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Report on the workshop held in Mutare
Restoration of Human Rights (ROHR)
June 15, 2009

Delegates at the ROHR Zimbabwe workshop held at Mutare museum conference room - 10 June 2009

On Wednesday 10 June 2009 ROHR Zimbabwe held a leadership development workshop in Mutare. Delegates were drawn from the eight districts of Manicaland.

This year, ROHR Zimbabwe has since done 4 workshops in Mashonaland central, Matebeleland, and Midlands and Manicaland. The workshop are an opportunity for the organizations to strengthen its structures of human rights leaders within the communities who should influence local initiatives for the effective advocacy and defense for people's rights and freedoms.

The platforms are also, and more importantly, used as an opportunity for the organization to consult on the people on current national issues and also to capture their opinions and views.

The meeting which was facilitated by ROHR National Chairman, also drew participation from colleagues in other organizations such as Zimbabwe Lawyers for Human Rights, Zimbabwe Coalition on Debt and Development (ZIMCODD), National Constitutional Assembly, Mutare residents associations and supporters of the three political parties (ZANU PF, MDC - T and MDC - M)

What the people said:

On Constitution (GPA Article VI)

  • The constitution is a social contract between the leaders and the led. The led tell the leaders that we do not all desire to rule can you do it on our behalf but do it well. Therefore the constitution is an opportunity for the led to decide exactly how the leaders should lead the people.
  • The process of making the Zimbabwe constitution will also determine the quality and content of the constitution. The content of the new constitution should reflect the aspirations of the people and more importantly rescue Zimbabwe from the paradigm that brought it down to its knees in the past decade.
  • People said the constitution-making phase must not be used as misdirection by politicians who might see it as an opportunity to shift people's attention from the politically motivated crimes done after the 29 March elections.

On Promotion of Equality, National healing, Cohesion and Unity (GPA article VII)

The people said they learnt of the Inclusive Government's intention to persuade people to forgive each and forget the effects of the 2008 political violence as a prerequisite for national unity and development.

However, some participants were vowing to revenge what happened to them none the less.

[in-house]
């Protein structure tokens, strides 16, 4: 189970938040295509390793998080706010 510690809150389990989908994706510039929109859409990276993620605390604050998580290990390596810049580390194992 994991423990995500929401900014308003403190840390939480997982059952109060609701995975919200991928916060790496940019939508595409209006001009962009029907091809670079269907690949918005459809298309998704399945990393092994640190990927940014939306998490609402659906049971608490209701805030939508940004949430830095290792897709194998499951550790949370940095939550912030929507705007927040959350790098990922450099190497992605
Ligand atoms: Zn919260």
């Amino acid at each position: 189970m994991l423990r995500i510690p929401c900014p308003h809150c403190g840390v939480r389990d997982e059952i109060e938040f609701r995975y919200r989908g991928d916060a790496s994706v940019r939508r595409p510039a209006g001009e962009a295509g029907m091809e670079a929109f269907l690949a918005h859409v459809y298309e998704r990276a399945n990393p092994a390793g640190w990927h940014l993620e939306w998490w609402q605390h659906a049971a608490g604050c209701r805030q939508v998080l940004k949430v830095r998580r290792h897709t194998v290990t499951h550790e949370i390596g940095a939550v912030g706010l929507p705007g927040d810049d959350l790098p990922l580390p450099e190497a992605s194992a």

Some people said that it would be difficult for people to forget while known perpetrators were still walking scot free with their lives. An example was given of Joseph Chinotimba the vice chairman of a war veterans association, who they alleged to have killed many people in Buhera where he contested as an MP candidate and lost. They allege that Chinotimba tied the dead bodies to the trailer of his truck in public display, threatening people with the same fate if they refused to support ZANU PF.

The MDC was warned not to rush to the media and the communities with forgive and forget message because the people still do not trust ZANU PF. they see ZANU PF turning back and reactivating its crack down on the people. Will MDC be able to face the same people telling them that they lied?

Here are some of the highlights of what people said on the issue of National healing and reconciliation:

  • This is not the right time to call for national healing and reconciliation because the violence is still happening within communities.
  • There is no guarantee that politicians have reformed and people live in constant fear that the violence campaign can easily begin since the ZANU PF's infrastructure of violence is still intact. Commanders of the army, who were known as ward coordinators are still in the camps that were used to unleash terror in the communities in 2008.
  • People feel that Article VII of the GPA conveniently avoided the use of the word Justice. There should be justice and if possible compensation before the Government starts talking about National unity.
  • Women in the conference pointed out that there is not money that will be able to compensate the damage (psychological and physical) done to rape victims.

Delegates at the workshop spoke hard against the government led national healing and reconciliation process which they said was a clear sign of lack of proper commitment to heal the nation and move forward. It was clearly spelt out that the nation is not ripe for national healing; many spoke against the government's involvement in the process saying that this could negatively affect people's participation. Participants said that a credible process can only be led by independent persons free of government's interference like the South African Truth and Reconciliation Commission that was led by Archbishop Desmond Tutu.

People present also encouraged the government and civil society to find common ground and work together in the constitutional reform process which they said was the only missing link for free and fair elections. Most of the delegates said that a people driven constitution comes from a people driven process. The government cannot decide how it shall govern the people since it is only the duty of citizens to define how they shall be governed by writing a constitution for themselves.

The workshop attendants reiterated the need for peace alleging that violence was still widespread in rural areas. Recent cases of political violence were reported where purported MDC supporters had their houses burnt down in Chipinge and Nyanga in May 2009.

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